Although Medicaid may make expensive nursing-home care possible, navigating admission to a relatively desirable Medicaid-enrolled nursing home is not always easy.
According to a 2021 cost of care survey by Genworth, $8,564.00 is the median monthly cost of a semi-private room in a Richmond-area nursing home. As you move closer to Washington, D.C. the average cost is $10,494.00.
Most nursing homes expect residents to pay out-of-pocket for their own care upon entry to the facility. Those individuals who cannot afford to pay privately tend to find placement in facilities with lower quality ratings. And at the steep price of over $100,000 per year-and rising-most families eventually need help paying for long-term care.
Medicaid is the primary method for covering the costs of nursing-home care in Virginia. However, Medicaid places strict financial parameters on an applicant's income and resources, limiting the latter to a maximum of just $2,000.00. This predicament leaves families stuck between a rock and a hard place: not enough money to afford a protracted period of nursing-home care, but too much money to qualify for Medicaid. What next?
This critical juncture is where an elder law attorney's assistance proves to be invaluable. Spend-down strategies, precise calculations and timing of expenditures, and document collection and reporting are the elder law attorney's specialties. Working with an expert offers families peace of mind through a complicated, rigid process. Most importantly, an attorney can help families save thousands of dollars by ensuring Medicaid approves the application on the first try.
An often-successful method for obtaining a bed in a choice Medicaid-enrolled nursing home is to pay for care out-of-pocket ("private pay") until the month when a resident's resources are spent down to the Medicaid maximum of $2,000.00. (To search for a Medicaid-enrolled long-term facility in your area, use Medicare's tool for comparing nursing homes, making sure to use the filter "Accepts Medicaid" under "More filters.") A resident's monthly nursing-home payment is part of his or her "spend down," as is payment for other goods and services for the resident, such as clothing, supplemental health insurance premiums, and funeral/burial plans.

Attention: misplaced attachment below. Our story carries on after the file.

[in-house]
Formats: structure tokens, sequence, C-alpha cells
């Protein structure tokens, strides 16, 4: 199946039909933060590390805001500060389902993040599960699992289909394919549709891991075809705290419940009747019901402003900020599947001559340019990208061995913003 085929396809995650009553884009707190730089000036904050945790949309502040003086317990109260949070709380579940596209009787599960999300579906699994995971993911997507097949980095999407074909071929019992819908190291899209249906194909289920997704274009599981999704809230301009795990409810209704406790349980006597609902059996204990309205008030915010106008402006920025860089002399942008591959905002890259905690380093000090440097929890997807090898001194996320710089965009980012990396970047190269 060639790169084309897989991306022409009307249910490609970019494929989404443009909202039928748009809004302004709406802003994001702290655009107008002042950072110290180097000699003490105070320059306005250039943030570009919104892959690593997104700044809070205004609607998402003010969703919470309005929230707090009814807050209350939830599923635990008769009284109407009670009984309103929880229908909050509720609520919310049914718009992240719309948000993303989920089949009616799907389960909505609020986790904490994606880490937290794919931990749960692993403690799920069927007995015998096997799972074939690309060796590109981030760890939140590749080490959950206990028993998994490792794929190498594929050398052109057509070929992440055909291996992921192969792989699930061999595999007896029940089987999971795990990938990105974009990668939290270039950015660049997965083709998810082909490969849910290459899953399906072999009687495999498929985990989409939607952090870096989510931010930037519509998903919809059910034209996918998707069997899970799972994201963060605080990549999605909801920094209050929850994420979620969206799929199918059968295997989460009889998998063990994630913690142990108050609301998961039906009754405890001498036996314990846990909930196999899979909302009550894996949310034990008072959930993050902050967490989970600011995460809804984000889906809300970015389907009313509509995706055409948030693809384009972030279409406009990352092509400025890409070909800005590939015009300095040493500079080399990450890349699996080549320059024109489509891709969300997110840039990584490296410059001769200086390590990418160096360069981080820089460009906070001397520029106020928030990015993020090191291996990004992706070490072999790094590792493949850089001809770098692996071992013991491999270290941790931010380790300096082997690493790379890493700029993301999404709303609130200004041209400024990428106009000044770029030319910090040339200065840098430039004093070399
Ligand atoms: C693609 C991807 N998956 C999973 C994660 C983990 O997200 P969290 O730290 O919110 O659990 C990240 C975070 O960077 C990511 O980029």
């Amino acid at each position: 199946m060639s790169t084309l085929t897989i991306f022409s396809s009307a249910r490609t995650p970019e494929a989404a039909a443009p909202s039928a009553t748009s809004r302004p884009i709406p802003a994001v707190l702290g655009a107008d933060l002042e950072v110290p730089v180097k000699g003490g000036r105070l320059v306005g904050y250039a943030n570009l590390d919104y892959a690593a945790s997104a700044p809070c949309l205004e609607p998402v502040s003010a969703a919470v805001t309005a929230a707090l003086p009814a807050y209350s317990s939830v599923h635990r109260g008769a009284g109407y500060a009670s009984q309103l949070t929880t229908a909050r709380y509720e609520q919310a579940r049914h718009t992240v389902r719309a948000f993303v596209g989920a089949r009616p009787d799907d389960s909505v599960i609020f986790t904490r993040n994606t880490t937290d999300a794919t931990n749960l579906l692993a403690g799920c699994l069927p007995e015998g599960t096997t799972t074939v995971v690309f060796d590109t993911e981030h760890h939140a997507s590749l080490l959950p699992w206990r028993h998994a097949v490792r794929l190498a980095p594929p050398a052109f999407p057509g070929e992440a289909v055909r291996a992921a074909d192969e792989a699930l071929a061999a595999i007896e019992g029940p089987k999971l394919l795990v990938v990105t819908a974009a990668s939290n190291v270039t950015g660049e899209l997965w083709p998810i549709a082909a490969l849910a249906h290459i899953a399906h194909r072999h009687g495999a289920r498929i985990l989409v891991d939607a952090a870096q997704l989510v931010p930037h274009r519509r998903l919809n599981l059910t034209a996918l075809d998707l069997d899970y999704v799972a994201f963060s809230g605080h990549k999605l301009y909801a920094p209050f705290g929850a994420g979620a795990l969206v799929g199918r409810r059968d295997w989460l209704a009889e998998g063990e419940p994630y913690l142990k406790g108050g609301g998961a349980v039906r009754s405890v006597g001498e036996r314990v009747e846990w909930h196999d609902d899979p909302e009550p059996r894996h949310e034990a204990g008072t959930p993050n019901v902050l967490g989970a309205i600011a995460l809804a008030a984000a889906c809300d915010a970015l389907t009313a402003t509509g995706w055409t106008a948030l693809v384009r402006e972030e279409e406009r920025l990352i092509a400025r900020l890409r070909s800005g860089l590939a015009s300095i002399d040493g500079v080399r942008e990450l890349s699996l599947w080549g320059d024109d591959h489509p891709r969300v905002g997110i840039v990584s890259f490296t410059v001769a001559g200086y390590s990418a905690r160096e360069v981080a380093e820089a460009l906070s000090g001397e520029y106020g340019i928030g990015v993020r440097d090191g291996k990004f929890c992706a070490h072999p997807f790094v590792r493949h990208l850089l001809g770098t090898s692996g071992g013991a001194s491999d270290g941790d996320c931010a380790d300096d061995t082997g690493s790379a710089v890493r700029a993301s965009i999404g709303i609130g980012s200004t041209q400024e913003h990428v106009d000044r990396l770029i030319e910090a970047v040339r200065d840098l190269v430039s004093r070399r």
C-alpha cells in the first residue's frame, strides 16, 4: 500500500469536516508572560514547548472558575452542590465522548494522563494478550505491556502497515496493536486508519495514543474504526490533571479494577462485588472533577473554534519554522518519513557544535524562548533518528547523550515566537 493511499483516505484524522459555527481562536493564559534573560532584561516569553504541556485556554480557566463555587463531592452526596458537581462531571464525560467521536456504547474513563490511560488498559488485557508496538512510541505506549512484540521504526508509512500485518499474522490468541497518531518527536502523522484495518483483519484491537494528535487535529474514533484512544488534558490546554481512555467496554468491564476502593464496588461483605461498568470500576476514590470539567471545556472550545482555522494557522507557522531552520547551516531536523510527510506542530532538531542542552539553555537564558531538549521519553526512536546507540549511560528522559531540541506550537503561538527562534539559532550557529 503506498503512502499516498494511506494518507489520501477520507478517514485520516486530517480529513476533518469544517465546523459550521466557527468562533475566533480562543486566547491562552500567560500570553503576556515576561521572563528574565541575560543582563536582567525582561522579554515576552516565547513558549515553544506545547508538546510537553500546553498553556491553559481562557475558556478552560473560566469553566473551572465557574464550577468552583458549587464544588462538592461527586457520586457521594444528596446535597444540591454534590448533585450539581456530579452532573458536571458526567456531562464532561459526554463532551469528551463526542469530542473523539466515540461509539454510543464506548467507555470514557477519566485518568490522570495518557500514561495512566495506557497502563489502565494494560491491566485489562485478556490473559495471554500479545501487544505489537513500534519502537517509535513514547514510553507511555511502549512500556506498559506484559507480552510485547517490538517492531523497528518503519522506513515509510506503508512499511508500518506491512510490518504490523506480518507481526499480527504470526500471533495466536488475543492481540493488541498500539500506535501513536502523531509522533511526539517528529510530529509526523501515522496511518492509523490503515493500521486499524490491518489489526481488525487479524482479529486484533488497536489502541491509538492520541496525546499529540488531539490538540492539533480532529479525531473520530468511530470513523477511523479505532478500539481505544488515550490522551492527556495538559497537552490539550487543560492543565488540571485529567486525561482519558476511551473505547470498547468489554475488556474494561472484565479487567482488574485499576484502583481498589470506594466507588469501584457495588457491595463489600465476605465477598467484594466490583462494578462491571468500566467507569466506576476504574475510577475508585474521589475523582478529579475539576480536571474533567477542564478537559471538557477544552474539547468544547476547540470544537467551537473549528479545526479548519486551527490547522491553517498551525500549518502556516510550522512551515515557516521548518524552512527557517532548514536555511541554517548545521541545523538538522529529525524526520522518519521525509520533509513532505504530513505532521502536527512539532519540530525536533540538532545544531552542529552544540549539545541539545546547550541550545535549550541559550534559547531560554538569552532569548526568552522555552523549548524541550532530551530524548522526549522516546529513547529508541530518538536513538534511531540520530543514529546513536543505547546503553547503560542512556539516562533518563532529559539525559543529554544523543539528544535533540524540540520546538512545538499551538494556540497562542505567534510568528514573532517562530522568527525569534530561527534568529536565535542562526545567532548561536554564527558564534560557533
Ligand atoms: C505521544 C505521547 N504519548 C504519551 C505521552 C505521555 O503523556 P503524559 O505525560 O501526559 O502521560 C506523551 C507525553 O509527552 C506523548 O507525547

A Medicaid application can be filed during the month in which the resident's resources have been sufficiently exhausted. But note, the timing must be precise, so that the resident is neither "over-resourced" for Medicaid nor unable to pay that month's facility fees. Upon approval, the resident continues to receive the same care at the facility. A Medicaid-enrolled facility cannot discharge or discriminate against a resident for utilizing Medicaid to pay for care.
In some instances, if a resident lacks the funds to pay for his or her own care, the resident's family may wish to pay a nursing home. However, this is a risky move, as the family is not entitled to reimbursement once/if the resident transitions to Medicaid. Additionally, Medicaid may balk at approving an application for a resident who has received financial assistance from a family member.
Finally, although Medicare does not pay for nursing-home care over a long period of time, it may help open the door to a facility for an individual who then transitions to Medicaid. Medicare provides nursing-home coverage for up to 100 days of "skilled nursing care" per illness. Along with meeting other criteria, a patient must enter the nursing home no more than 30 days after a hospital stay that lasted for at least three days (not counting the day of discharge). The care provided in the nursing home must also be for the same condition that caused the hospitalization (or a condition medically related to it). In addition, the patient must receive a "skilled" level of care in the nursing facility that cannot be provided at home or on an outpatient basis. And lastly, Medicare covers care only for people who are likely to recover from their ailments. If an individual meets all these conditions, it is possible to enter a nursing home and immediately apply for Medicaid while Medicare pays in the meantime.
The crossroads of long-term care and Medicaid coverage is complicated and having an expert by your side is invaluable. The elder law team at ThompsonMcMullan has the experience to guide you through the application and ensure an informed and streamlined process.
Originally published July 25, 2022
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